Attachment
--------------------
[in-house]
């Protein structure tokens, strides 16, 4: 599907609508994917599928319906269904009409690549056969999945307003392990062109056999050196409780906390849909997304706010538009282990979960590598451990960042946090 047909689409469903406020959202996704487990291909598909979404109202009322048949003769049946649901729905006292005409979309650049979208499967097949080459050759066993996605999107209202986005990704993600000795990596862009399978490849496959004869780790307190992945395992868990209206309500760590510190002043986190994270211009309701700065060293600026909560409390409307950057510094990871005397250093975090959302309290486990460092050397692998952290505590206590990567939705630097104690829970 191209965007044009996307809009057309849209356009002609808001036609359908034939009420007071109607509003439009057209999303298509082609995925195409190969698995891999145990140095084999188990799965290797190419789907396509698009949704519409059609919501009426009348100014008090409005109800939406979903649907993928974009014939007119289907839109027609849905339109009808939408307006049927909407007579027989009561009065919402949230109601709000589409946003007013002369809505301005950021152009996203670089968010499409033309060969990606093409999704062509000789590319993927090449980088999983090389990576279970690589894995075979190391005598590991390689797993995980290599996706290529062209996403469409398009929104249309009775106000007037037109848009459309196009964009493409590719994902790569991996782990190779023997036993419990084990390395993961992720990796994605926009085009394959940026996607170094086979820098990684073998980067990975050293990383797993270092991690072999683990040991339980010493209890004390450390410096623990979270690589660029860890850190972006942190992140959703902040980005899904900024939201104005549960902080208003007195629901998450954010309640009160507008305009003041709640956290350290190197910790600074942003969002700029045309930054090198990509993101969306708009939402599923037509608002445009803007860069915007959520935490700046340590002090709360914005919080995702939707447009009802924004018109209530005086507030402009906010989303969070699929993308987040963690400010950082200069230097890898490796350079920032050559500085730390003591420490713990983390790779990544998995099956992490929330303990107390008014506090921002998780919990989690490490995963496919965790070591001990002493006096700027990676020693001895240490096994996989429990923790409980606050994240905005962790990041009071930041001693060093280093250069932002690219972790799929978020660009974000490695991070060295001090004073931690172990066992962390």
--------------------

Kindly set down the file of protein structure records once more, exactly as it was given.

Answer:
[in-house]
């Protein structure tokens, strides 16, 4: 599907609508994917599928319906269904009409690549056969999945307003392990062109056999050196409780906390849909997304706010538009282990979960590598451990960042946090 047909689409469903406020959202996704487990291909598909979404109202009322048949003769049946649901729905006292005409979309650049979208499967097949080459050759066993996605999107209202986005990704993600000795990596862009399978490849496959004869780790307190992945395992868990209206309500760590510190002043986190994270211009309701700065060293600026909560409390409307950057510094990871005397250093975090959302309290486990460092050397692998952290505590206590990567939705630097104690829970 191209965007044009996307809009057309849209356009002609808001036609359908034939009420007071109607509003439009057209999303298509082609995925195409190969698995891999145990140095084999188990799965290797190419789907396509698009949704519409059609919501009426009348100014008090409005109800939406979903649907993928974009014939007119289907839109027609849905339109009808939408307006049927909407007579027989009561009065919402949230109601709000589409946003007013002369809505301005950021152009996203670089968010499409033309060969990606093409999704062509000789590319993927090449980088999983090389990576279970690589894995075979190391005598590991390689797993995980290599996706290529062209996403469409398009929104249309009775106000007037037109848009459309196009964009493409590719994902790569991996782990190779023997036993419990084990390395993961992720990796994605926009085009394959940026996607170094086979820098990684073998980067990975050293990383797993270092991690072999683990040991339980010493209890004390450390410096623990979270690589660029860890850190972006942190992140959703902040980005899904900024939201104005549960902080208003007195629901998450954010309640009160507008305009003041709640956290350290190197910790600074942003969002700029045309930054090198990509993101969306708009939402599923037509608002445009803007860069915007959520935490700046340590002090709360914005919080995702939707447009009802924004018109209530005086507030402009906010989303969070699929993308987040963690400010950082200069230097890898490796350079920032050559500085730390003591420490713990983390790779990544998995099956992490929330303990107390008014506090921002998780919990989690490490995963496919965790070591001990002493006096700027990676020693001895240490096994996989429990923790409980606050994240905005962790990041009071930041001693060093280093250069932002690219972790799929978020660009974000490695991070060295001090004073931690172990066992962390």